A 21-year-old who uses a wheelchair has spoken of his embarrassment at having to rely on his mother to use a public toilet because of a lack of facilities.
Josh Rosenthal, who has limited mobility because of cerebral palsy, said there were no fully accessible toilets in his hometown of Llanelli.
Campaigners said larger areas of Wales had no toilet access at all.
The Welsh government has given councils a year to set out how they will improve the situation.
Mr Rosenthal said he found it hard to leave home because of the lack of adequate toilet facilities in his Carmarthenshire hometown.
“I’m a 21-year-old man and I don’t want to have my mum helping me to use the loo,” he said.
The Swansea University student said he could barely fit his wheelchair into the disabled toilet in Llanelli Market.
He said he needed facilities with specialist equipment like a hoist lift.
But Carmarthenshire council currently has only two fully accessible “Changing Places” public toilets- one in Carmarthen and another in Kidwelly – which have a hoist and changing bench for people with profound learning or physical disabilities.
“If you have to ask people ‘can I have a hand to get in the loo’, how is that going to make you feel?” said Mr Rosenthal.
“It’s going to make you feel like you’re a burden and then eventually, if you’re not careful, you lose the ability to be independent because you stop trying.”
He said he understood councils were struggling financially, but added “we’re talking about a basic human right and a basic human need”.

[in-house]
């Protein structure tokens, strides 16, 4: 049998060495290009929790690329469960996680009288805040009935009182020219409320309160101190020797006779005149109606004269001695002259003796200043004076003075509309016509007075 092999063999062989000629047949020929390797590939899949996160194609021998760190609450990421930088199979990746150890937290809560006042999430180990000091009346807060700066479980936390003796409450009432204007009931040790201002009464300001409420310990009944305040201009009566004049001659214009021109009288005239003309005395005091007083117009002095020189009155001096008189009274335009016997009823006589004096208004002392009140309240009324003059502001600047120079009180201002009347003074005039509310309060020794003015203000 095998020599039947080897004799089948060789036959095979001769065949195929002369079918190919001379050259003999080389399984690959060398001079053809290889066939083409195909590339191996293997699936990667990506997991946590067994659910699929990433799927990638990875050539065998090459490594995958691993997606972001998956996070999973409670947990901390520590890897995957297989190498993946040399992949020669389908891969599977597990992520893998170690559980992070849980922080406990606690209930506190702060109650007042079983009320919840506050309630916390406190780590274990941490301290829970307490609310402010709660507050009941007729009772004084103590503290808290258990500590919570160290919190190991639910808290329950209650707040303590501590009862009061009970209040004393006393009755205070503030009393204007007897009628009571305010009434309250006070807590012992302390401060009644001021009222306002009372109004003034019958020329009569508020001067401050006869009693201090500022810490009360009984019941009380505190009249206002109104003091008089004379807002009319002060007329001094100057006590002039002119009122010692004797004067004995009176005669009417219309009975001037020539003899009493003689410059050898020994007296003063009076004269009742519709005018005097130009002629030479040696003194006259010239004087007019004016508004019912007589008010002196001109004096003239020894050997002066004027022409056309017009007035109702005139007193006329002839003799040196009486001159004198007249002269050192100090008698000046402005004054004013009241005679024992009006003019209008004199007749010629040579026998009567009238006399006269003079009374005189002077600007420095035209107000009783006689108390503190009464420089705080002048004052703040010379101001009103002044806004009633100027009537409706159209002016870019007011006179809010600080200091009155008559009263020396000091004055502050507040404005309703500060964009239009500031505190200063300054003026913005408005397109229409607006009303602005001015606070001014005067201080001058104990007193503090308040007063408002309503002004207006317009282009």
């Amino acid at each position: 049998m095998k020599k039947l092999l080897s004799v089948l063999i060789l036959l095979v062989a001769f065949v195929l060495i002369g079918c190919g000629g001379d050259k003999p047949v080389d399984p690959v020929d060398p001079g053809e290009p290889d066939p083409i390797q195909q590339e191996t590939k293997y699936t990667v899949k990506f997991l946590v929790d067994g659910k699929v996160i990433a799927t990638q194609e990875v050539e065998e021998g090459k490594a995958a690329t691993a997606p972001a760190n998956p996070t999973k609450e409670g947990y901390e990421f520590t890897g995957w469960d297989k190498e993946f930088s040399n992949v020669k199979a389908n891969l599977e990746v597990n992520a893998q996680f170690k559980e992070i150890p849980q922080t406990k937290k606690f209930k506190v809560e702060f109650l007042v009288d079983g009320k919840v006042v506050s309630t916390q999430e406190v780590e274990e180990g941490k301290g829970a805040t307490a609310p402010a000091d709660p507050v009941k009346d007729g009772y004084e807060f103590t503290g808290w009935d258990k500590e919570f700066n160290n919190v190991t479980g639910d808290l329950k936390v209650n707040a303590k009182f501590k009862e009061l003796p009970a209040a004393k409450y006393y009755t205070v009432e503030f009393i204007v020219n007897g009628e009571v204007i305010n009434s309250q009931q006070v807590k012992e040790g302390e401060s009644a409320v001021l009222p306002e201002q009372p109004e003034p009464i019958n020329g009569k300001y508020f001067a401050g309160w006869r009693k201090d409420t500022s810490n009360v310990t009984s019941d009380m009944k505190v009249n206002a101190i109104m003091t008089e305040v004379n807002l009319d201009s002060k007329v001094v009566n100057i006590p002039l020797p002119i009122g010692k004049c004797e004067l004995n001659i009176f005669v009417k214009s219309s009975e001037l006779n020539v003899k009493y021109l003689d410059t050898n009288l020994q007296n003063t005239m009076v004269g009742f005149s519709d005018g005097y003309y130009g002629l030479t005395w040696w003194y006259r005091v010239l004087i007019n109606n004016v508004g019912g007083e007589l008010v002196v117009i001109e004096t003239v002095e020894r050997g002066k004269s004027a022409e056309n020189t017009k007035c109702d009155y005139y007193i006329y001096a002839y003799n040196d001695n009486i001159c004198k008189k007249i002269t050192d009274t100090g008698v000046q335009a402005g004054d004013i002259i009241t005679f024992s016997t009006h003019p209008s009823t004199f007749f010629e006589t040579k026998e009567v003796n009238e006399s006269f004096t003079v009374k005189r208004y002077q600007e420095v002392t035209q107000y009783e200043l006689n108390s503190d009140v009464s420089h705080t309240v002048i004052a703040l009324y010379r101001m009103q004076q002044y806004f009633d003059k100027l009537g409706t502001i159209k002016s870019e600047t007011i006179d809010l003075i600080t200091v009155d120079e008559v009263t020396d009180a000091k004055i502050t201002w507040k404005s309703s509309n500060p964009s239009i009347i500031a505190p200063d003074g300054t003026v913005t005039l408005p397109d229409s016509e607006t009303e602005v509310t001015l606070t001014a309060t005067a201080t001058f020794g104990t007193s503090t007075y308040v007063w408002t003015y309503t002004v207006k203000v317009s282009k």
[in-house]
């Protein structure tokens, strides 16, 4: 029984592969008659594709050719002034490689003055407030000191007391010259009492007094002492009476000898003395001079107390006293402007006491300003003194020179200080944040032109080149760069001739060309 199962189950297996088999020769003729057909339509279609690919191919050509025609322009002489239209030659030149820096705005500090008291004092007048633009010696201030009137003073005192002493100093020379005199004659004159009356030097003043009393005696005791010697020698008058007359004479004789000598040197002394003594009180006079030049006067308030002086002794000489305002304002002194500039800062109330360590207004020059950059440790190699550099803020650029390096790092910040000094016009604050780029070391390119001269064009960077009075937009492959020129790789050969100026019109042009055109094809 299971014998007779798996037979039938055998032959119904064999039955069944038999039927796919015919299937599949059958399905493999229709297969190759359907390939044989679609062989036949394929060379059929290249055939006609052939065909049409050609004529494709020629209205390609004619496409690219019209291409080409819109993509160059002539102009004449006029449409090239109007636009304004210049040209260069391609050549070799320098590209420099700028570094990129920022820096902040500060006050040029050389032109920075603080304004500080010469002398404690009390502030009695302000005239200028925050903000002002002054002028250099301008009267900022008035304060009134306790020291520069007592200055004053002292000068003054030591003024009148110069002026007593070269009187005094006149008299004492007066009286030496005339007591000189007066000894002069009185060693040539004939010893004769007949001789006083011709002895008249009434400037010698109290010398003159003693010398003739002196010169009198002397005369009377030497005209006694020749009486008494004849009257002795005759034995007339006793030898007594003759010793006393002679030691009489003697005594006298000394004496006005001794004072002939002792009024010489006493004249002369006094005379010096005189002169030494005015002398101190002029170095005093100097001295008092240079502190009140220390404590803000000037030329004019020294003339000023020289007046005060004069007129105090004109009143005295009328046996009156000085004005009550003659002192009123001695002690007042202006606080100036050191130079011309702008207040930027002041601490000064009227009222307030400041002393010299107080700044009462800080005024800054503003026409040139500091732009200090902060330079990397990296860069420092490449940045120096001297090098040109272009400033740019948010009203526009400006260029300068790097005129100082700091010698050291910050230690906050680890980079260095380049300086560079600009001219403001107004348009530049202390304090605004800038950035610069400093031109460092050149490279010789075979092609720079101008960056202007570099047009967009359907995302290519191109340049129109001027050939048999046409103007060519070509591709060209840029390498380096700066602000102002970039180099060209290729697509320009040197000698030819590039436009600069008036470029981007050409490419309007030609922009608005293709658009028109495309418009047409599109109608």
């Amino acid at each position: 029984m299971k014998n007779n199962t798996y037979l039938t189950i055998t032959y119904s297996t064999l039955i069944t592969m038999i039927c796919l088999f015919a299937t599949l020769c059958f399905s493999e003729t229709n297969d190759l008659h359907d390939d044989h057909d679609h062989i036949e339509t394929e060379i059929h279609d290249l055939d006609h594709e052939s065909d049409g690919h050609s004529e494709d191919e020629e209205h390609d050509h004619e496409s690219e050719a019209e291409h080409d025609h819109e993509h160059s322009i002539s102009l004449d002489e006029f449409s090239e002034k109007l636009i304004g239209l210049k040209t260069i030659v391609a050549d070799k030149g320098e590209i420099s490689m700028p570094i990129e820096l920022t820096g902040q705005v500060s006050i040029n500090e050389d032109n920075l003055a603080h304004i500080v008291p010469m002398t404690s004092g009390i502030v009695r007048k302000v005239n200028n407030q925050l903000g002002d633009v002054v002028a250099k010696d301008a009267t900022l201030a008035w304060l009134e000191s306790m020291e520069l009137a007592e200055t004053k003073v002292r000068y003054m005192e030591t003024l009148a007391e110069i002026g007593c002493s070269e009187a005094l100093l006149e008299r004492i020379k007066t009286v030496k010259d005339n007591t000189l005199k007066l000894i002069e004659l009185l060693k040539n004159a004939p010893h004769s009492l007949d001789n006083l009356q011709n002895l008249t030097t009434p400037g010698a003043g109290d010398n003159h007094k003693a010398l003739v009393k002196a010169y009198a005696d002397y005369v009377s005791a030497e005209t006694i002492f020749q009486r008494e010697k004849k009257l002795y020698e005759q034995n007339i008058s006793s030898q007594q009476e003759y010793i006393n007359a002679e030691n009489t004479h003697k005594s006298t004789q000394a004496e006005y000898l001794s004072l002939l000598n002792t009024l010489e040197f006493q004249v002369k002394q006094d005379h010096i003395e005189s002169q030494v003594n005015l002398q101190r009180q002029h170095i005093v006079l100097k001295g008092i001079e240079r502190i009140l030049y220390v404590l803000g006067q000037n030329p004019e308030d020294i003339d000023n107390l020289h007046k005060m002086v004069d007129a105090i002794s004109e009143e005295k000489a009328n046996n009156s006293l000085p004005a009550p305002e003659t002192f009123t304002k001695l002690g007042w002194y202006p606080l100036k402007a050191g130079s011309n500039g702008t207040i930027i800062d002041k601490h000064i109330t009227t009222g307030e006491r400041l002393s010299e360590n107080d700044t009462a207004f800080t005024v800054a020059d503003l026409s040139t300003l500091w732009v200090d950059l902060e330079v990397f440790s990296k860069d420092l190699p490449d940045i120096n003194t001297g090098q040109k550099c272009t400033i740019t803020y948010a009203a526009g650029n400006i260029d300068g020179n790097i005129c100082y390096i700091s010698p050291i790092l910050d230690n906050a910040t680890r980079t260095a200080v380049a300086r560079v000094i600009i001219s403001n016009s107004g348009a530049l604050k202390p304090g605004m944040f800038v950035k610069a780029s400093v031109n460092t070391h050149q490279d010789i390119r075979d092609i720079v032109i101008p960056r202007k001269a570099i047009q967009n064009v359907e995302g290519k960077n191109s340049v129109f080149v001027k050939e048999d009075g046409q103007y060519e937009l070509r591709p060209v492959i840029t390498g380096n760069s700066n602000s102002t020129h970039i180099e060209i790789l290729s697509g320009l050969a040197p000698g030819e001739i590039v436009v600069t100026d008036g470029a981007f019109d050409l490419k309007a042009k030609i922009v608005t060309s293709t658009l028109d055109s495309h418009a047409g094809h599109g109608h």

In a directive last week, the Welsh government said under the Public Health (Wales) Act, councils have one year to set out how they will improve the availability of all toilet facilities.
But the accessible toilets campaign group, Changing Places Consortium, called on ministers to announce more specific targets.
Wales has only 47 fully accessible toilets to serve an estimated 12,000 people who need them.
Marion Messmer, from Changing Places Consortium, said a map of accessible toilet locations across the UK shows huge gaps in Wales, especially in rural areas, which tourists who need fully accessible toilets may be avoiding.
“Wales has large areas where there’s no toilet access at all,” she said.
“That’s devastating for those people because it means if they need to go to the toilet they can’t go which means they need to stay home.”
Carmarthenshire council said it was undertaking a review of toilet provision in the county.
Councillor Hazel Evans, who is executive board member for environment, said: “Consideration of Changing Places toilets will form part of a review, which will look at provision and access across the county, making better use of existing facilities and finding creative solutions to increase toilet provision.”